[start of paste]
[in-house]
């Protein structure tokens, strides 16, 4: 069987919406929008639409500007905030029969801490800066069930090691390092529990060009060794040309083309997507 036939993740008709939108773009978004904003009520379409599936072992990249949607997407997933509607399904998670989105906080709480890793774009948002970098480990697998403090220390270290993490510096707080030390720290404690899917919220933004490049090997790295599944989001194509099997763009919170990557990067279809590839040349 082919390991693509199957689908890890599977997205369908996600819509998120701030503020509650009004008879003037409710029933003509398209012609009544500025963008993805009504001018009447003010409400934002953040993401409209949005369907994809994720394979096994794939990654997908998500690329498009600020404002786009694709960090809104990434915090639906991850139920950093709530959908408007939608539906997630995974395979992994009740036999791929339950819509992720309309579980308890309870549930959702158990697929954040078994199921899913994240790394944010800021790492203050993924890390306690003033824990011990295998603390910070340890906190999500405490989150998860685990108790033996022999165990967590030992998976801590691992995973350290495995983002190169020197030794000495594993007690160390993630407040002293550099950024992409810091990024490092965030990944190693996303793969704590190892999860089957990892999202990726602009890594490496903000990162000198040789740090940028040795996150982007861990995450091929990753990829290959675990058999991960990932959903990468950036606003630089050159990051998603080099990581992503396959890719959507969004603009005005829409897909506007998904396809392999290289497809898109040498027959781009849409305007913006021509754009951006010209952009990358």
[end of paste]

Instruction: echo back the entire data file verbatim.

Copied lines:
[in-house]
């Protein structure tokens, strides 16, 4: 069987919406929008639409500007905030029969801490800066069930090691390092529990060009060794040309083309997507 036939993740008709939108773009978004904003009520379409599936072992990249949607997407997933509607399904998670989105906080709480890793774009948002970098480990697998403090220390270290993490510096707080030390720290404690899917919220933004490049090997790295599944989001194509099997763009919170990557990067279809590839040349 082919390991693509199957689908890890599977997205369908996600819509998120701030503020509650009004008879003037409710029933003509398209012609009544500025963008993805009504001018009447003010409400934002953040993401409209949005369907994809994720394979096994794939990654997908998500690329498009600020404002786009694709960090809104990434915090639906991850139920950093709530959908408007939608539906997630995974395979992994009740036999791929339950819509992720309309579980308890309870549930959702158990697929954040078994199921899913994240790394944010800021790492203050993924890390306690003033824990011990295998603390910070340890906190999500405490989150998860685990108790033996022999165990967590030992998976801590691992995973350290495995983002190169020197030794000495594993007690160390993630407040002293550099950024992409810091990024490092965030990944190693996303793969704590190892999860089957990892999202990726602009890594490496903000990162000198040789740090940028040795996150982007861990995450091929990753990829290959675990058999991960990932959903990468950036606003630089050159990051998603080099990581992503396959890719959507969004603009005005829409897909506007998904396809392999290289497809898109040498027959781009849409305007913006021509754009951006010209952009990358």